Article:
The last thing on the list is the puzzles - where do they fit in? Are there any? Sure there are, but not those question mark challenges and spotting challenges we so loved, although there are tags hidden around the city which poorly reflect on those. The actual puzzles are of the exact same variety as they were in Arkham City, nothing more and nothing less... and nothing as clever, but a nice change of pace anyway. Some tricky gliding challenges between two or more particular spots, heavy use of the Remote Batarang and Cryptographic Sequencer, exploring the full potential of all your gadgetry basically... nothing to really twist your brain in a cramp, except maybe finding the right source of an obvious map marker every once in a while. This game is too vertical for its own good.
|Showstealer No. 3 needs no introductions.|
Batman: Arkham Origins is a good game, but while other huge video game franchises of the stealth action and/or sandbox genres keep developing - mostly referring to the nice surprise the other big October release delivered, and the game of the year which was released in September - time has stood still for Batsy. You'll play it. You'll like it. But after that, I wouldn't be surprised if you went back to the old ones for even better time. Actually, this might be a good place for newbies to start dissecting the Arkham series - if you haven't played the previous games, you just might look upon Arkham Origins as a masterpiece, and unlike many prequels, it won't spoil anything for you.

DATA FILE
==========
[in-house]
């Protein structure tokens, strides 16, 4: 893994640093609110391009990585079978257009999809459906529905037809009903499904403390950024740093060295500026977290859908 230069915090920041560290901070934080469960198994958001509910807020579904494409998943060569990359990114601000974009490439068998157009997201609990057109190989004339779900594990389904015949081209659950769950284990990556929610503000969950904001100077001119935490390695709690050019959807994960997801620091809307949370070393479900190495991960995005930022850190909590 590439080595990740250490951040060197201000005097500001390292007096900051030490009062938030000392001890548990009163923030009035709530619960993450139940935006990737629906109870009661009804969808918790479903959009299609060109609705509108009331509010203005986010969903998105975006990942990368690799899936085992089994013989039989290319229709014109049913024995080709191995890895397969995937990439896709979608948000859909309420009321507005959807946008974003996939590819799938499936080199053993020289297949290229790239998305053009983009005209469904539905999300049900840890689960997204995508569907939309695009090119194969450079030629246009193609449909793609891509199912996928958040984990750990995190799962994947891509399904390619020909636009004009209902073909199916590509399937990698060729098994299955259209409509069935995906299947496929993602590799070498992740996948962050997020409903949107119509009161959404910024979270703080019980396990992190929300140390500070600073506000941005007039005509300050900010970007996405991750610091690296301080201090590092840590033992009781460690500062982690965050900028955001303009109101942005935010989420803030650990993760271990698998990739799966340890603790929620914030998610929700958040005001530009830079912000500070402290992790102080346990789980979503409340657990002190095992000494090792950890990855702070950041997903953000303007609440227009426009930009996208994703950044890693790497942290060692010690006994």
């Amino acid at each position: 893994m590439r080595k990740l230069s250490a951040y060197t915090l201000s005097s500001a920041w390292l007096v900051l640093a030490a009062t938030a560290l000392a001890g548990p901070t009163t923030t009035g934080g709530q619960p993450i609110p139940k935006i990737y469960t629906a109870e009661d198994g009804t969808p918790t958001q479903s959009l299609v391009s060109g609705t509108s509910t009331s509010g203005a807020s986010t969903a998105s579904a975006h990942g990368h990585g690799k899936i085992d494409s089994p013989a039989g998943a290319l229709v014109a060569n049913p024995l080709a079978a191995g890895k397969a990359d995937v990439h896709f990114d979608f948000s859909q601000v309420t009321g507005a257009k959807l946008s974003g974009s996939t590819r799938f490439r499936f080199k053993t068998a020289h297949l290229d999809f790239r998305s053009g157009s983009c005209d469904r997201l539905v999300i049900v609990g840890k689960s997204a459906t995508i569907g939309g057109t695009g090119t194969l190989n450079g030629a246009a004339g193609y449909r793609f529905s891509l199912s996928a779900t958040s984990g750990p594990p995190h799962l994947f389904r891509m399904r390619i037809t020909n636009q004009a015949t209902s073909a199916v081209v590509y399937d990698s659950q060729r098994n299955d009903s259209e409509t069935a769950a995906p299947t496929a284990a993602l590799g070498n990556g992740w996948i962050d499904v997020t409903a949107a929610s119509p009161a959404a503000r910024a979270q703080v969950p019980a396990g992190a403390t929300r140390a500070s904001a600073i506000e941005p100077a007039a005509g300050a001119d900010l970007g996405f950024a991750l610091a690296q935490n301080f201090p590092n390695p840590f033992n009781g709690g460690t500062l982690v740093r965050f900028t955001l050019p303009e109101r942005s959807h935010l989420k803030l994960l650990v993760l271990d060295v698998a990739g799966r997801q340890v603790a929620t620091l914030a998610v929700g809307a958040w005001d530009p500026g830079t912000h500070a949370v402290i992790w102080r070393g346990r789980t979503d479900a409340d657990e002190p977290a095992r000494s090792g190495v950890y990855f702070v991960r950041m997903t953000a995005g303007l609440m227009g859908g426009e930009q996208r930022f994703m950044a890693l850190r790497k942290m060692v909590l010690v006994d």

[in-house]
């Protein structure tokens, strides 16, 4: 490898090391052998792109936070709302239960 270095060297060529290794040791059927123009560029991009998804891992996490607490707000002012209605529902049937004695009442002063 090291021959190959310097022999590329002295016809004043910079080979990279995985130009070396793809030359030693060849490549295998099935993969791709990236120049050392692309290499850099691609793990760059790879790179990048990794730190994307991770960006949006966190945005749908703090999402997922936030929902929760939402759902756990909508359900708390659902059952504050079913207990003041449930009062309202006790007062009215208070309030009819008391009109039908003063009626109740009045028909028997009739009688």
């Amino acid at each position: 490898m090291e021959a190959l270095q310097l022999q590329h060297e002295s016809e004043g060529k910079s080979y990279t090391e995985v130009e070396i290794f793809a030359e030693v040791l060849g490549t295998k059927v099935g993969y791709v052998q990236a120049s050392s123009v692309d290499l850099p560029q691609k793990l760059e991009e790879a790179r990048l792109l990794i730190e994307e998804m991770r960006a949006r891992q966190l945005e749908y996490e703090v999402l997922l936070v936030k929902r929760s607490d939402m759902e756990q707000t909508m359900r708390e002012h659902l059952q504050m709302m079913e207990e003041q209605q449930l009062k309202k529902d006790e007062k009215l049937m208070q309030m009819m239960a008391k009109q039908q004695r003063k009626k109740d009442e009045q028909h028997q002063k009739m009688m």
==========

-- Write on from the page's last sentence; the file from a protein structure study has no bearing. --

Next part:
+ A solid story with delicious twists - total integrity is lost towards the end, though
+ Awesome cast of characters; The Joker, Bane and Deathstroke steal the show
+ Fantastic music
+ Actually being able to visit the Batcave and meet Alfred adds to the experience
+ About half of the boss fights
+ Challenge maps from both sides of the coin are always fun
+ Combat mechanics are once again upgraded...
- ...That's pretty much it; time has stood still
- A little too much of that initially fun combat, found in every story and side mission
- Half of the map is literally Arkham City all over again
- About the other half of the boss fights
- Dumb challenge tracker
- A patch suggestion rather than a down: a deadly audiovisual lag and other buzz killing glitches in the PS3 version, especially after the story is completed
< 7.9 >